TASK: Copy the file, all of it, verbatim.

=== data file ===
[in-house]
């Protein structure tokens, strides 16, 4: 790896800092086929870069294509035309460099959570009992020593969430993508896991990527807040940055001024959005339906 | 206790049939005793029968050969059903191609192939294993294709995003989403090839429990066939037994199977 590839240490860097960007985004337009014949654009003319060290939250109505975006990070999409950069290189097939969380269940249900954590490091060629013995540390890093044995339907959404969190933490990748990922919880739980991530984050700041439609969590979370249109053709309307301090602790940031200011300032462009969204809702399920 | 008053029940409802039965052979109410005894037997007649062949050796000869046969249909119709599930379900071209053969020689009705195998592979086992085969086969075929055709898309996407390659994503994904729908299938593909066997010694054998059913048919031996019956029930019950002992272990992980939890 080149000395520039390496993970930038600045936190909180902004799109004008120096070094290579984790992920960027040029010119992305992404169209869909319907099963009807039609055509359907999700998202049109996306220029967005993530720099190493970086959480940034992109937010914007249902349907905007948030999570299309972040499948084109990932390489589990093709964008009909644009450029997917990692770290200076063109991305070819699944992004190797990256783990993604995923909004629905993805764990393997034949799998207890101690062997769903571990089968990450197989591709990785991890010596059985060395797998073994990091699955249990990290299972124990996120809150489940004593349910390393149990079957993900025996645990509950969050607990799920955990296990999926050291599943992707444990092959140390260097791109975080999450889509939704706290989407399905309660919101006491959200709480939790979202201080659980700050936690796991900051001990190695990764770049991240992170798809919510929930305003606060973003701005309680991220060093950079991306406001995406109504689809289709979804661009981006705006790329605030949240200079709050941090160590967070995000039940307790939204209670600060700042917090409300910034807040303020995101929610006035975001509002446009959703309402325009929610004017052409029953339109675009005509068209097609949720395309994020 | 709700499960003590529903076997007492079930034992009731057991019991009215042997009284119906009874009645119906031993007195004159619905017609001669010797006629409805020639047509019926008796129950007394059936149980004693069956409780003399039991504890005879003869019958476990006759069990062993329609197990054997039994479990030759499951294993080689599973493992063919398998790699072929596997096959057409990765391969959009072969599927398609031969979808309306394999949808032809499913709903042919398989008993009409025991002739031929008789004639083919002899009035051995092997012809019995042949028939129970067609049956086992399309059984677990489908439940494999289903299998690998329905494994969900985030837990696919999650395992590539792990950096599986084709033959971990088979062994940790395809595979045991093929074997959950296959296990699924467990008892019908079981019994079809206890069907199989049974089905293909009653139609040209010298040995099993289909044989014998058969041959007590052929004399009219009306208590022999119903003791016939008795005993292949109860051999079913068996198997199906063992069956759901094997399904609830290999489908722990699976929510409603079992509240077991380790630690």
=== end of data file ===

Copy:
[in-house]
């Protein structure tokens, strides 16, 4: 790896800092086929870069294509035309460099959570009992020593969430993508896991990527807040940055001024959005339906 | 206790049939005793029968050969059903191609192939294993294709995003989403090839429990066939037994199977 590839240490860097960007985004337009014949654009003319060290939250109505975006990070999409950069290189097939969380269940249900954590490091060629013995540390890093044995339907959404969190933490990748990922919880739980991530984050700041439609969590979370249109053709309307301090602790940031200011300032462009969204809702399920 | 008053029940409802039965052979109410005894037997007649062949050796000869046969249909119709599930379900071209053969020689009705195998592979086992085969086969075929055709898309996407390659994503994904729908299938593909066997010694054998059913048919031996019956029930019950002992272990992980939890 080149000395520039390496993970930038600045936190909180902004799109004008120096070094290579984790992920960027040029010119992305992404169209869909319907099963009807039609055509359907999700998202049109996306220029967005993530720099190493970086959480940034992109937010914007249902349907905007948030999570299309972040499948084109990932390489589990093709964008009909644009450029997917990692770290200076063109991305070819699944992004190797990256783990993604995923909004629905993805764990393997034949799998207890101690062997769903571990089968990450197989591709990785991890010596059985060395797998073994990091699955249990990290299972124990996120809150489940004593349910390393149990079957993900025996645990509950969050607990799920955990296990999926050291599943992707444990092959140390260097791109975080999450889509939704706290989407399905309660919101006491959200709480939790979202201080659980700050936690796991900051001990190695990764770049991240992170798809919510929930305003606060973003701005309680991220060093950079991306406001995406109504689809289709979804661009981006705006790329605030949240200079709050941090160590967070995000039940307790939204209670600060700042917090409300910034807040303020995101929610006035975001509002446009959703309402325009929610004017052409029953339109675009005509068209097609949720395309994020 | 709700499960003590529903076997007492079930034992009731057991019991009215042997009284119906009874009645119906031993007195004159619905017609001669010797006629409805020639047509019926008796129950007394059936149980004693069956409780003399039991504890005879003869019958476990006759069990062993329609197990054997039994479990030759499951294993080689599973493992063919398998790699072929596997096959057409990765391969959009072969599927398609031969979808309306394999949808032809499913709903042919398989008993009409025991002739031929008789004639083919002899009035051995092997012809019995042949028939129970067609049956086992399309059984677990489908439940494999289903299998690998329905494994969900985030837990696919999650395992590539792990950096599986084709033959971990088979062994940790395809595979045991093929074997959950296959296990699924467990008892019908079981019994079809206890069907199989049974089905293909009653139609040209010298040995099993289909044989014998058969041959007590052929004399009219009306208590022999119903003791016939008795005993292949109860051999079913068996198997199906063992069956759901094997399904609830290999489908722990699976929510409603079992509240077991380790630690």